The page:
Oregon University: Advanced Practice Nursing Specialties
Board of Registered Nursing: Applicant Frequently Asked Questions
RegisteredNurse.org: How Long Does it Take to Become Registered Nurse?
Ozarks Technical Community College: Practical Nursing FAQ
Nursing school is rigorous and it is meant to challenge you in every way. When you become a nurse, patient’s lives will be in your hands and nursing school works to prepare you for this. It is critical to learn how to think like a nurse, which means being able to think critically and quickly. Once you complete nursing school, you are eligible to sit for the National Council Licensure Examination for Registered Nursing (NCLEX-RN) and this is the ultimate test to determine if you meet the minimum nursing competency requirements.
Is Nursing School Hard?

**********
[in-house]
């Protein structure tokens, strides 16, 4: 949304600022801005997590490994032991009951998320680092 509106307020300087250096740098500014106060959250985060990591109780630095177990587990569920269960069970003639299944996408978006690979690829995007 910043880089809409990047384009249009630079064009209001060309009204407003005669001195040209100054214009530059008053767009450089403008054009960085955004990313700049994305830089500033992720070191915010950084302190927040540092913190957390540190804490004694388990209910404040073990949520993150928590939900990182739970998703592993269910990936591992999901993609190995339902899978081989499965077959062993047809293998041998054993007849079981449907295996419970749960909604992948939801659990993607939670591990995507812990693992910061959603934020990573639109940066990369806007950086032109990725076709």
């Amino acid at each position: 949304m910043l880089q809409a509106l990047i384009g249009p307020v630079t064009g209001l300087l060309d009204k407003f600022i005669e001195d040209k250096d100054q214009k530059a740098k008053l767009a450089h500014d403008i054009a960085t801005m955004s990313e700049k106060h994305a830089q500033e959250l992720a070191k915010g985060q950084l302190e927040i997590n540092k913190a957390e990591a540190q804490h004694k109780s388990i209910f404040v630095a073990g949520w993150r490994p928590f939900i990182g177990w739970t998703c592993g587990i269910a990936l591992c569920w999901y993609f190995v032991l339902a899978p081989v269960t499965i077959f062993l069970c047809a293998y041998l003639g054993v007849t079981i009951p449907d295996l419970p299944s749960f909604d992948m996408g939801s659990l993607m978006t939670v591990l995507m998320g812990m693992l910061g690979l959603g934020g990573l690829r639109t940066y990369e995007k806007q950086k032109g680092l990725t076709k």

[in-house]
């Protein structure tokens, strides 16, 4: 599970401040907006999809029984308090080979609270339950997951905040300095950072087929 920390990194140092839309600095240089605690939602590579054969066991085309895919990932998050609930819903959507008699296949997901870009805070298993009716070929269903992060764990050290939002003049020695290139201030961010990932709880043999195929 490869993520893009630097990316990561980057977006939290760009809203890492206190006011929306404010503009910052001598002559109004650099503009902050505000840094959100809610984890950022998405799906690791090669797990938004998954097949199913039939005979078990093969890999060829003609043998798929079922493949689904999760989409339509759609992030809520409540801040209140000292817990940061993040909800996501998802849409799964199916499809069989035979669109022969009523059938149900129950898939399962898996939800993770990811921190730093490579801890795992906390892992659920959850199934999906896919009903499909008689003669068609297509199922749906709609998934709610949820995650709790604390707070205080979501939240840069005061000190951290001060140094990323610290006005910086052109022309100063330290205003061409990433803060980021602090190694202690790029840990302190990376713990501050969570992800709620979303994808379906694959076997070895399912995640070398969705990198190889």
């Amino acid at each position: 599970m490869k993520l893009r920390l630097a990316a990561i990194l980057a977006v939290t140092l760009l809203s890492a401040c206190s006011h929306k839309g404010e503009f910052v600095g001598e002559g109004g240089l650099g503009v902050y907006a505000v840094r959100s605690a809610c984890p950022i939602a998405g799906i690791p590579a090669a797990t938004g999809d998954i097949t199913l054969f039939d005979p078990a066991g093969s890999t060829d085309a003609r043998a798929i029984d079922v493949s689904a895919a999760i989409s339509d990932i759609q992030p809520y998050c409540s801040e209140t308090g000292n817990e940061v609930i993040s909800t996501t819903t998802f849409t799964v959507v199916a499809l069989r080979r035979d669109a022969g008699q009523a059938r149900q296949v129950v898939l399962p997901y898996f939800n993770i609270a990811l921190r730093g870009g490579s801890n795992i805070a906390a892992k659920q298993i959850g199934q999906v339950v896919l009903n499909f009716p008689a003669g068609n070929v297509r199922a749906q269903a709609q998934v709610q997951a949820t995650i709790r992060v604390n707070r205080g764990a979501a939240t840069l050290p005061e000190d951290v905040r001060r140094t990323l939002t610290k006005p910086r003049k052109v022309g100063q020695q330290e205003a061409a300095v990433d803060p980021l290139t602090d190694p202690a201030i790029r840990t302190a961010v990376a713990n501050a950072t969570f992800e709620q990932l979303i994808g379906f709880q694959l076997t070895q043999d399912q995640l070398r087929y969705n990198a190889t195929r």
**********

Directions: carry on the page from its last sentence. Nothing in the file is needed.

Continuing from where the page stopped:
Discipline is required to successfully complete nursing school. Nursing school differs from other majors because it requires more than just classroom instruction and occasional examinations. There is also a clinical component that you must attend to pass each nursing class. You will have clinicals weekly and many programs will fail you for missing just one of these. As part of your clinical experience you will be required to complete care plans for patients that you work with. These are lengthy and are not something that can be put together in a matter of hours. You must attend all classes because each class presents information that is critical to the total knowledge that you need. You must also study on a daily basis. Nursing is not something you can memorize or cram for. You must understand how to apply the nursing process to be successful on examinations.